A Base Camp, an Authoritarian Regime, and the Future of U.S. Blowback in Africa

Source: TomDispatch.com

A Base Camp, an Authoritarian Regime, and the Future of U.S. Blowback in Africa

Admit it. You don’t know where Chad is. You know it’s in Africa, of course. But beyond that? Maybe with a map of the continent and by some process of elimination you could come close. But you’d probably pick Sudan or maybe the Central African Republic. Here’s a tip. In the future, choose that vast, arid swath of land just below Libya.

Who does know where Chad is?  That answer is simpler: the U.S. military.  Recent contracting documents indicate that it’s building something there.  Not a huge facility, not a mini-American town, but a small camp. read more

No Picture

From Ireland to Detroit: The Global Struggle Over Water

Source: TeleSUR English

The ravages and riches of the global economic crisis are nowhere more manifest than in struggles over water. While the corporate signals flashing from our televisions hypnotize us with the latest versions of the iPhone and plasma flat screens, the very foundations of what was once assumed to be an “immortal” first world quality of life are evaporating before us.

Water, perhaps our most taken-for-granted substance apart from oxygen (which has also been commodified: see the international carbon market), is one of the latest targets of a global wave of austerity that has extended northward after plaguing the Global South for decades. Ireland and Detroit have emerged as the latest battlefields in this global struggle over water, where the Irish government has imposed new water taxes that will bankrupt working-class families all over the country, while Detroit city officials have shut off water access for thousands of poor residents as of this past summer. read more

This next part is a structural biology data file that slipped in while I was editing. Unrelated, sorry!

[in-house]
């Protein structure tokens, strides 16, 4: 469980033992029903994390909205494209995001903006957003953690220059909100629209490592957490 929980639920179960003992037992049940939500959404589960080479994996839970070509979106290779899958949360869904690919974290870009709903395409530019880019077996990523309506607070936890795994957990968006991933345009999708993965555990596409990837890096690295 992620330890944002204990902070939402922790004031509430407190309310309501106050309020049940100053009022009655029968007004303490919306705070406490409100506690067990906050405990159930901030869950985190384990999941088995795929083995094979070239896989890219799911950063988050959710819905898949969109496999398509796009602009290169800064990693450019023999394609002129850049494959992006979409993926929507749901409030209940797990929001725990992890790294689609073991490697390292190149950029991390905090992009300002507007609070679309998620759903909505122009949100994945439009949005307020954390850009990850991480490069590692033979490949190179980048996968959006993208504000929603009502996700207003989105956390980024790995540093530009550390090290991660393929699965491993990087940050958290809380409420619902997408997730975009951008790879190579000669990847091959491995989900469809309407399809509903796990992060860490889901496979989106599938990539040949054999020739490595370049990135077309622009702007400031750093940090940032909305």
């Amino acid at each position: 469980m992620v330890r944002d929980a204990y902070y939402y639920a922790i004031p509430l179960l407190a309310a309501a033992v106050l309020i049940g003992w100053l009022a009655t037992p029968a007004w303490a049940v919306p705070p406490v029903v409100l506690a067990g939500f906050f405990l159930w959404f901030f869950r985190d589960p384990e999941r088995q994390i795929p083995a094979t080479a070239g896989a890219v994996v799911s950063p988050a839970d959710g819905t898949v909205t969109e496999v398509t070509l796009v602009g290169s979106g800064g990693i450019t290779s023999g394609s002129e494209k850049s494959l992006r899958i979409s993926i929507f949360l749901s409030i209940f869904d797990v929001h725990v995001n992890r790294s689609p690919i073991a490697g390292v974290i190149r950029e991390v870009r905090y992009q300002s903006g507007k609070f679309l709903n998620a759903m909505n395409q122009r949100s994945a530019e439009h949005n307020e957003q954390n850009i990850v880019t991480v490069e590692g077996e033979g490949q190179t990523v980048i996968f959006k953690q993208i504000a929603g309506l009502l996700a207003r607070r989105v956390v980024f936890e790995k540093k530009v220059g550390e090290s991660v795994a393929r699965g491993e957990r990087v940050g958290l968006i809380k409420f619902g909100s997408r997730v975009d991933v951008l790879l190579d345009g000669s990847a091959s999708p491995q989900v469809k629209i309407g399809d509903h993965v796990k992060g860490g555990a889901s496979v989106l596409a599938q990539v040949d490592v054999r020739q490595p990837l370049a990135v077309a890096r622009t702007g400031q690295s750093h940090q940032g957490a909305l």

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Students are right to march against the markets. Why can’t education be free?

Source: The Guardian Unlimited

After the 2008 crash, the most sensible reform would have been to make the financial system more like education, not vice versa

There is a certain type of joy only felt the first time one makes history, and you can’t really describe to anyone who hasn’t experienced it. Yesterday about 10,000 young people from across the country discovered what it’s like.

19 November 2014, the date of the Free Education march, will surely be remembered as the start of a new student movement. Without the support of any major party or institution, abandoned even by their own National Union of Students, organisers nonetheless managed to mobilise thousands, including teenage college students and schoolchildren, supported by a smattering of veterans from the mobilisations of 2010. read more

Cultivating Climate Justice from the Frontlines of the Crisis: The Philippines and Australia

It’s been a year since Super Typhoon Yolanda (often called Typhoon Haiyan in other countries) swept through the Philippines, killing more than 6,000 people and destroying the homes of many more. As UN negotiator for the Philippines Yeb Sano explained in his address to the United Nations: for many people, this is what climate change looks like.